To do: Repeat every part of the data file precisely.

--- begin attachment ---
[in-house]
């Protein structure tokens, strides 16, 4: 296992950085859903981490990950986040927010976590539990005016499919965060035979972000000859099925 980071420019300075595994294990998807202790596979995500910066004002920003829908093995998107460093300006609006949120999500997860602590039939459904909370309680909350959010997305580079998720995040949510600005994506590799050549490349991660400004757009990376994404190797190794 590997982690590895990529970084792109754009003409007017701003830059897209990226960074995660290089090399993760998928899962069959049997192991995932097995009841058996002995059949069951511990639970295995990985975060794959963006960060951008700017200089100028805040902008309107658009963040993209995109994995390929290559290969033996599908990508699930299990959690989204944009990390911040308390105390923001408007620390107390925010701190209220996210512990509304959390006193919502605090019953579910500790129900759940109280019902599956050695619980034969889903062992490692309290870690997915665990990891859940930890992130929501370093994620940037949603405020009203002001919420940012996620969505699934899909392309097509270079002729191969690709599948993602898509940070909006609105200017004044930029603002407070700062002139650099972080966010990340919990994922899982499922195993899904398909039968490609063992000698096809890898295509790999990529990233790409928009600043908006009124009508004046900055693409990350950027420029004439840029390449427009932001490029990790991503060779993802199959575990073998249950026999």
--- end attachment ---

[in-house]
């Protein structure tokens, strides 16, 4: 296992950085859903981490990950986040927010976590539990005016499919965060035979972000000859099925 980071420019300075595994294990998807202790596979995500910066004002920003829908093995998107460093300006609006949120999500997860602590039939459904909370309680909350959010997305580079998720995040949510600005994506590799050549490349991660400004757009990376994404190797190794 590997982690590895990529970084792109754009003409007017701003830059897209990226960074995660290089090399993760998928899962069959049997192991995932097995009841058996002995059949069951511990639970295995990985975060794959963006960060951008700017200089100028805040902008309107658009963040993209995109994995390929290559290969033996599908990508699930299990959690989204944009990390911040308390105390923001408007620390107390925010701190209220996210512990509304959390006193919502605090019953579910500790129900759940109280019902599956050695619980034969889903062992490692309290870690997915665990990891859940930890992130929501370093994620940037949603405020009203002001919420940012996620969505699934899909392309097509270079002729191969690709599948993602898509940070909006609105200017004044930029603002407070700062002139650099972080966010990340919990994922899982499922195993899904398909039968490609063992000698096809890898295509790999990529990233790409928009600043908006009124009508004046900055693409990350950027420029004439840029390449427009932001490029990790991503060779993802199959575990073998249950026999």